8.12 p.m.

Lord Underhill moved Amendment No. 19:

Page 3, line 35, leave out subsection (5).

The noble Lord said: For the benefit of the Chair, I shall not be moving Amendment No. 20 as that was covered by the first group of 19 amendments. This is a second group of amendments. In case your Lordships think we are going over completely the same ground, it is rather different because we are proposing here the deletion of some subsections. Although the discussion on the previous group of 19 amendments roamed fairly wide, even, as we said, almost to a Second Reading debate, we were only debating amendments which dealt with the desirability of the plan to be prepared jointly. That was all that the group of 19 amendments was concerned with.

We are going a little further in this amendment. It deals with the question of the relationships of the PTEs with the executive and the proper relationships of the PTE with its public transport authority. Concern has been expressed by the body to which I have already referred on the previous amendments, the Chartered Institute of Transport, because in that same letter to the Secretary of State, as recently as 18th January, just over a month ago, in the penultimate paragraph they said: Our final point concerns the position of professional transport people, particularly the Members/Directors of the Executives within the statutory processes envisaged in the Bill". The letter goes on to say: In this context the direct links envisaged in the Bill between the Executives and the Secretary of State in various aspects of these procedures could well bring Executives into conflict with their Authorities". That is the Chartered Institute of Transport saying that, not Lord Underhill on behalf of the Opposition. The letter continues: This would not only initiate against the effectiveness of public transport but would also frustrate the successful operation of the system set out in the Bill and even the provisions of the 1968 and 1969 Acts".

We have that very effective and influential body, the Chartered Institute of Transport, saying, in far better language, what I want to say in justification of these amendments. So that the Committee will know precisely what is proposed in the amendments, it proposes the deletion of Clause 3(5). That was the section in which, as we explained previously, the executive has to take into account the advice under various subjects given by the Secretary of State. We also propose leaving out Clause 4(6). That again is where guidance will be given by the Secretary of State under Clause 4(5), on three particular points that are listed there.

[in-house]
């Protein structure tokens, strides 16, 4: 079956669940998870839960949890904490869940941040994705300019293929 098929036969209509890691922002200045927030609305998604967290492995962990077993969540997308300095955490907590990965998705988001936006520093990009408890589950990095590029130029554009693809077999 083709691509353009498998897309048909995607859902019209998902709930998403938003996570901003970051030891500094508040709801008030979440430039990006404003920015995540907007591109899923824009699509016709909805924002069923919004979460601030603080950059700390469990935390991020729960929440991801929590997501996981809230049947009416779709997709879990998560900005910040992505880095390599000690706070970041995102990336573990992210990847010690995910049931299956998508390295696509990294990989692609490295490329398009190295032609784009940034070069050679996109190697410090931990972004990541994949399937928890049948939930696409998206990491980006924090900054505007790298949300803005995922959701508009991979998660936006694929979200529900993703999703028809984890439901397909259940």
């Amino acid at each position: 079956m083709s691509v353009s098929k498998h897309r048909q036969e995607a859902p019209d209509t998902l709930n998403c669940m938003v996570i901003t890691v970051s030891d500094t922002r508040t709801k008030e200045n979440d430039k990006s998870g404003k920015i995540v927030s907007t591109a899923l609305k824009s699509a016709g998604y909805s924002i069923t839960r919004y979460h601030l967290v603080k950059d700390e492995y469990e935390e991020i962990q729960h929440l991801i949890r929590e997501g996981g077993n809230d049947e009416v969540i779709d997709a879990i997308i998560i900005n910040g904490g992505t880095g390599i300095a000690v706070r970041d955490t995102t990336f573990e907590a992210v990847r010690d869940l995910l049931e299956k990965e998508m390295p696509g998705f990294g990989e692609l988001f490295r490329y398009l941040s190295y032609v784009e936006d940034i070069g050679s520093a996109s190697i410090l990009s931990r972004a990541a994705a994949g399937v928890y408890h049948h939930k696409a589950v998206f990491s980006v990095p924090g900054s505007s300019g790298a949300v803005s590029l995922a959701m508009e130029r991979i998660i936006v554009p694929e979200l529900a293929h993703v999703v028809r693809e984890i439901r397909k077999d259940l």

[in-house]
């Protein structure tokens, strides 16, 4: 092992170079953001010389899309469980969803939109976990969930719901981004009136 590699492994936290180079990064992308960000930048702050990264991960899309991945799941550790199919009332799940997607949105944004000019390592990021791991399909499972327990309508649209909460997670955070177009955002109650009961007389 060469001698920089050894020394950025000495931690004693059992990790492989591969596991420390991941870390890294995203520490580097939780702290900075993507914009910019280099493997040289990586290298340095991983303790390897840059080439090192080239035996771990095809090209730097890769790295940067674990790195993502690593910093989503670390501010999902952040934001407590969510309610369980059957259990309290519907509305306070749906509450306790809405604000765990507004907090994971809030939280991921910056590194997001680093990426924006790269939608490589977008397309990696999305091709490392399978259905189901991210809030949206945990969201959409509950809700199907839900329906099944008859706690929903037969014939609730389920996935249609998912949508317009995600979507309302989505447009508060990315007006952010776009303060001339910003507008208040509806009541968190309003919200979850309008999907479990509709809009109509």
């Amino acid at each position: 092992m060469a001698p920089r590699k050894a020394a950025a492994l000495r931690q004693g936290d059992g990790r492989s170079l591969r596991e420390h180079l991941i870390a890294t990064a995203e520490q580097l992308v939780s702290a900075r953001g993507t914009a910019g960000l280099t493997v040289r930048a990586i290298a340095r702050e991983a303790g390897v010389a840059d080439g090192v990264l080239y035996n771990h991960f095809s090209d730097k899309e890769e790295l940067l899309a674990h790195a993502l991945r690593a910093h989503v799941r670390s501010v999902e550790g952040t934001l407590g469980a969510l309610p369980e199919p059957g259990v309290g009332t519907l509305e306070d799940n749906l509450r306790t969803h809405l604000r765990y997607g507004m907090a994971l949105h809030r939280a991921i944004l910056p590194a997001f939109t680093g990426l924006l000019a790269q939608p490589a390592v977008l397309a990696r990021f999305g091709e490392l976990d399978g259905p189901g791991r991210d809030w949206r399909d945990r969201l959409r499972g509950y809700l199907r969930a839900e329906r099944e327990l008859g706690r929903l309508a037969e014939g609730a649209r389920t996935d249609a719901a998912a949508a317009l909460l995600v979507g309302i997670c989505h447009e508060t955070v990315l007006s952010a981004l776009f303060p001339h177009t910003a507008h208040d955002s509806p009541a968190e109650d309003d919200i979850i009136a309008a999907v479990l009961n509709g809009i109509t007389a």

We also propose the deletion of lines in Clause 6(2) and (3). All these relate to matters which we dealt with on the previous group of amendments; that is, the request to the executive for information, the supply of the information to the Secretary of State and those kindred matters which we dealt with last time, which I will not go over again except to explain that on the previous occasion we did not move these particular deletions. We dealt just with the question of the joint plan. Now, in order to safeguard the position of the executive with its authority, in order to safeguard the constitutional position of the authority with the Secretary of State, we propose these amendments, with the full influential support of the Chartered Institute of Transport. I beg to move.

Lord Bellwin

This group of amendments seeks to remove the role of the Secretary of State in the planning process and his initial advice on the preparation of plans and final guidance on the appropriate levels of the revenue support. I do not believe that they are in the best interests of the executives or the authorities. The main purpose of the Secretary of State's initial advice and final guidance figures is to inform the planning process which leads on to the time when the authority decides on its plan and on the level of subsidy, knowing that subsidy up to the Secretary of State's guidance is protected from legal challenge. That surely is a good thing. If authorities keep within that guidance they would be able to provide transport services in a stable atmosphere and protected from challenge.